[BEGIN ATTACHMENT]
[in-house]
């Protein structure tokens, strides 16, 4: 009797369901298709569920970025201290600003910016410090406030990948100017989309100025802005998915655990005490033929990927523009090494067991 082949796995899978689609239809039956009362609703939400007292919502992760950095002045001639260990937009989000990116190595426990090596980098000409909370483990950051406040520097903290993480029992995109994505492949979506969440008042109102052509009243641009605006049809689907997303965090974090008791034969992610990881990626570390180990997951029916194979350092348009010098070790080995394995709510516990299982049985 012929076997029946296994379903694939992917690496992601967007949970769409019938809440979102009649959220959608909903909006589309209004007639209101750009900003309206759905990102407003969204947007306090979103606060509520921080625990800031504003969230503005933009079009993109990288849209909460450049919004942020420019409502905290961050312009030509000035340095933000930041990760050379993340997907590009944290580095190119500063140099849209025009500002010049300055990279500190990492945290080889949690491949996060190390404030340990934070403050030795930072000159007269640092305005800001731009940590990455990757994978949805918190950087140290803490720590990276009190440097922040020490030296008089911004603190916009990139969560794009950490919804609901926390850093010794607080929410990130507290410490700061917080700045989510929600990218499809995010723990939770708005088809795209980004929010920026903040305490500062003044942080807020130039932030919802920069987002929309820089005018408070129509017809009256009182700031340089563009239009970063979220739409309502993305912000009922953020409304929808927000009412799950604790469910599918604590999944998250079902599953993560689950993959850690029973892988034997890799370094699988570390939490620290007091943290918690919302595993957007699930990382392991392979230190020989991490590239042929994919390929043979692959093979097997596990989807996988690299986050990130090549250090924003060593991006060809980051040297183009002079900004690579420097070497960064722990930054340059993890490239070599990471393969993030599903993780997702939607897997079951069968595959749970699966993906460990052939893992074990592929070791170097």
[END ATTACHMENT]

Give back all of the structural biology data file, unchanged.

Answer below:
[in-house]
């Protein structure tokens, strides 16, 4: 009797369901298709569920970025201290600003910016410090406030990948100017989309100025802005998915655990005490033929990927523009090494067991 082949796995899978689609239809039956009362609703939400007292919502992760950095002045001639260990937009989000990116190595426990090596980098000409909370483990950051406040520097903290993480029992995109994505492949979506969440008042109102052509009243641009605006049809689907997303965090974090008791034969992610990881990626570390180990997951029916194979350092348009010098070790080995394995709510516990299982049985 012929076997029946296994379903694939992917690496992601967007949970769409019938809440979102009649959220959608909903909006589309209004007639209101750009900003309206759905990102407003969204947007306090979103606060509520921080625990800031504003969230503005933009079009993109990288849209909460450049919004942020420019409502905290961050312009030509000035340095933000930041990760050379993340997907590009944290580095190119500063140099849209025009500002010049300055990279500190990492945290080889949690491949996060190390404030340990934070403050030795930072000159007269640092305005800001731009940590990455990757994978949805918190950087140290803490720590990276009190440097922040020490030296008089911004603190916009990139969560794009950490919804609901926390850093010794607080929410990130507290410490700061917080700045989510929600990218499809995010723990939770708005088809795209980004929010920026903040305490500062003044942080807020130039932030919802920069987002929309820089005018408070129509017809009256009182700031340089563009239009970063979220739409309502993305912000009922953020409304929808927000009412799950604790469910599918604590999944998250079902599953993560689950993959850690029973892988034997890799370094699988570390939490620290007091943290918690919302595993957007699930990382392991392979230190020989991490590239042929994919390929043979692959093979097997596990989807996988690299986050990130090549250090924003060593991006060809980051040297183009002079900004690579420097070497960064722990930054340059993890490239070599990471393969993030599903993780997702939607897997079951069968595959749970699966993906460990052939893992074990592929070791170097």